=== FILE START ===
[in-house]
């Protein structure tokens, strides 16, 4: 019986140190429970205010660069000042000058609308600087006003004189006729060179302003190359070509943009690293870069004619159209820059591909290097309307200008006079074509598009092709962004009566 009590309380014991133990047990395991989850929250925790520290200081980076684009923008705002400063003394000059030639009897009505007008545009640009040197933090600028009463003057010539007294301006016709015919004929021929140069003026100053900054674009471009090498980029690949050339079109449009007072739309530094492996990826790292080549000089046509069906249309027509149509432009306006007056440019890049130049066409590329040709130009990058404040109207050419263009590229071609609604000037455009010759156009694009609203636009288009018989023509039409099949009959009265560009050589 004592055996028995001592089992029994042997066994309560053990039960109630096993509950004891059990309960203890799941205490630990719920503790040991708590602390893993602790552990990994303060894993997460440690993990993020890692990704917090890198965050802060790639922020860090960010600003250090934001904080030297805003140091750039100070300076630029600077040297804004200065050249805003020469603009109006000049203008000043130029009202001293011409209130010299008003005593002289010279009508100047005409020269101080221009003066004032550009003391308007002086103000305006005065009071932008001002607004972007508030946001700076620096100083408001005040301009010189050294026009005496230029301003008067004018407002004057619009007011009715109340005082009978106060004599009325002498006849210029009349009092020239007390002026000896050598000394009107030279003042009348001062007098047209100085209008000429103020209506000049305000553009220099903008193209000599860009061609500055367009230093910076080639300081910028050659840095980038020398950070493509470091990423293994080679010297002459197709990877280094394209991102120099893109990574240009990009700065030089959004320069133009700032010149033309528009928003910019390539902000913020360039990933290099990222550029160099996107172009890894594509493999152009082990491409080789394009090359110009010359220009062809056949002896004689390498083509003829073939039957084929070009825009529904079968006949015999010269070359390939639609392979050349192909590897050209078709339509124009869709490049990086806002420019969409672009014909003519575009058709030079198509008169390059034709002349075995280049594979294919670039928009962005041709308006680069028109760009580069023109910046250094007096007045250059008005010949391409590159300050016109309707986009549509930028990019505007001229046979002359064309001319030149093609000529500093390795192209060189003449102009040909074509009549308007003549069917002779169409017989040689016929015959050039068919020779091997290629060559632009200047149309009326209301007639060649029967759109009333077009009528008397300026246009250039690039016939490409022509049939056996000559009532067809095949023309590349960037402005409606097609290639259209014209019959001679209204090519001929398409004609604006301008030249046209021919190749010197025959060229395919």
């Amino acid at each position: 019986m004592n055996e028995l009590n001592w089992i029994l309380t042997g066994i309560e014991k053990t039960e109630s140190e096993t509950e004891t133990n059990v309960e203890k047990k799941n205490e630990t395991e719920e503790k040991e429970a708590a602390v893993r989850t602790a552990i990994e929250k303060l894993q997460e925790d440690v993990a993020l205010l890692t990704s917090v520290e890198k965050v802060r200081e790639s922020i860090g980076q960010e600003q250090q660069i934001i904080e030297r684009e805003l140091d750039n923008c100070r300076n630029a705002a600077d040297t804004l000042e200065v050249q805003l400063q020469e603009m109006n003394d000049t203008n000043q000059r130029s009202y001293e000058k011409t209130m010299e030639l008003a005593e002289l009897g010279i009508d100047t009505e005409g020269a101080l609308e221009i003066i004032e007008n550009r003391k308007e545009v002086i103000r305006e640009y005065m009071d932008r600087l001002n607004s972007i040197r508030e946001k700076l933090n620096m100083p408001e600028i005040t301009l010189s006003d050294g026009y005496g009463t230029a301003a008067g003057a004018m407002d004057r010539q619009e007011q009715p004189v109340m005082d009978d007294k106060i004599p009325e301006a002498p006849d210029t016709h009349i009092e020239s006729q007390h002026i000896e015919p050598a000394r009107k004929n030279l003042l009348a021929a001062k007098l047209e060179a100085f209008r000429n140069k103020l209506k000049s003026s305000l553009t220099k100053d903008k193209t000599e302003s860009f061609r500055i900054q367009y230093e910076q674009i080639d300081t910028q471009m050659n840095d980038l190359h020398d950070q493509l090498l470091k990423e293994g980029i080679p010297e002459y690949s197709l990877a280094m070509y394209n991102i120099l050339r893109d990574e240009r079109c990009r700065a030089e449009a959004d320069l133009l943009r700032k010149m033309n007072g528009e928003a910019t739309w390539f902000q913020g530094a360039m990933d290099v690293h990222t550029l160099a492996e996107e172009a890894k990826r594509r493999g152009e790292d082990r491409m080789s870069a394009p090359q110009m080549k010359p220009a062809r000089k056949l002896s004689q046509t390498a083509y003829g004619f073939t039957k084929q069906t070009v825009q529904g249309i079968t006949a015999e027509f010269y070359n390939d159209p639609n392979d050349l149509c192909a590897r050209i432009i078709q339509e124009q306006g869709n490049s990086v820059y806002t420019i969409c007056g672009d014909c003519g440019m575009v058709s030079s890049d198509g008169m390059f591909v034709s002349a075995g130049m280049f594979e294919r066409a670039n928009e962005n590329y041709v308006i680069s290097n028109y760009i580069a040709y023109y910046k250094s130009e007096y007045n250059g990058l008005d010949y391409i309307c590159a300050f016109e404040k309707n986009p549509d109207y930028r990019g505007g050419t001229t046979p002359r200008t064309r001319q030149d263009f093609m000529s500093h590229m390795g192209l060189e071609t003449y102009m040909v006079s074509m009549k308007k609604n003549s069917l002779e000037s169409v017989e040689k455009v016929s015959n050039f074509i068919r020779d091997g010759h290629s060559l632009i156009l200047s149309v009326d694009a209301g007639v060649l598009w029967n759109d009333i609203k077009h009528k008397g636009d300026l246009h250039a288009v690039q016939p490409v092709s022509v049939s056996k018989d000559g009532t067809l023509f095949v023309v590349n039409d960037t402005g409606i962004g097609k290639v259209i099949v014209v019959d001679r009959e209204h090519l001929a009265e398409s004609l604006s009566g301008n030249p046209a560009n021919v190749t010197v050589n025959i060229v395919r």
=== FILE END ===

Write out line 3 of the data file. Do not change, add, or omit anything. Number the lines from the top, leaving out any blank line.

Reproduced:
């Amino acid at each position: 019986m004592n055996e028995l009590n001592w089992i029994l309380t042997g066994i309560e014991k053990t039960e109630s140190e096993t509950e004891t133990n059990v309960e203890k047990k799941n205490e630990t395991e719920e503790k040991e429970a708590a602390v893993r989850t602790a552990i990994e929250k303060l894993q997460e925790d440690v993990a993020l205010l890692t990704s917090v520290e890198k965050v802060r200081e790639s922020i860090g980076q960010e600003q250090q660069i934001i904080e030297r684009e805003l140091d750039n923008c100070r300076n630029a705002a600077d040297t804004l000042e200065v050249q805003l400063q020469e603009m109006n003394d000049t203008n000043q000059r130029s009202y001293e000058k011409t209130m010299e030639l008003a005593e002289l009897g010279i009508d100047t009505e005409g020269a101080l609308e221009i003066i004032e007008n550009r003391k308007e545009v002086i103000r305006e640009y005065m009071d932008r600087l001002n607004s972007i040197r508030e946001k700076l933090n620096m100083p408001e600028i005040t301009l010189s006003d050294g026009y005496g009463t230029a301003a008067g003057a004018m407002d004057r010539q619009e007011q009715p004189v109340m005082d009978d007294k106060i004599p009325e301006a002498p006849d210029t016709h009349i009092e020239s006729q007390h002026i000896e015919p050598a000394r009107k004929n030279l003042l009348a021929a001062k007098l047209e060179a100085f209008r000429n140069k103020l209506k000049s003026s305000l553009t220099k100053d903008k193209t000599e302003s860009f061609r500055i900054q367009y230093e910076q674009i080639d300081t910028q471009m050659n840095d980038l190359h020398d950070q493509l090498l470091k990423e293994g980029i080679p010297e002459y690949s197709l990877a280094m070509y394209n991102i120099l050339r893109d990574e240009r079109c990009r700065a030089e449009a959004d320069l133009l943009r700032k010149m033309n007072g528009e928003a910019t739309w390539f902000q913020g530094a360039m990933d290099v690293h990222t550029l160099a492996e996107e172009a890894k990826r594509r493999g152009e790292d082990r491409m080789s870069a394009p090359q110009m080549k010359p220009a062809r000089k056949l002896s004689q046509t390498a083509y003829g004619f073939t039957k084929q069906t070009v825009q529904g249309i079968t006949a015999e027509f010269y070359n390939d159209p639609n392979d050349l149509c192909a590897r050209i432009i078709q339509e124009q306006g869709n490049s990086v820059y806002t420019i969409c007056g672009d014909c003519g440019m575009v058709s030079s890049d198509g008169m390059f591909v034709s002349a075995g130049m280049f594979e294919r066409a670039n928009e962005n590329y041709v308006i680069s290097n028109y760009i580069a040709y023109y910046k250094s130009e007096y007045n250059g990058l008005d010949y391409i309307c590159a300050f016109e404040k309707n986009p549509d109207y930028r990019g505007g050419t001229t046979p002359r200008t064309r001319q030149d263009f093609m000529s500093h590229m390795g192209l060189e071609t003449y102009m040909v006079s074509m009549k308007k609604n003549s069917l002779e000037s169409v017989e040689k455009v016929s015959n050039f074509i068919r020779d091997g010759h290629s060559l632009i156009l200047s149309v009326d694009a209301g007639v060649l598009w029967n759109d009333i609203k077009h009528k008397g636009d300026l246009h250039a288009v690039q016939p490409v092709s022509v049939s056996k018989d000559g009532t067809l023509f095949v023309v590349n039409d960037t402005g409606i962004g097609k290639v259209i099949v014209v019959d001679r009959e209204h090519l001929a009265e398409s004609l604006s009566g301008n030249p046209a560009n021919v190749t010197v050589n025959i060229v395919r």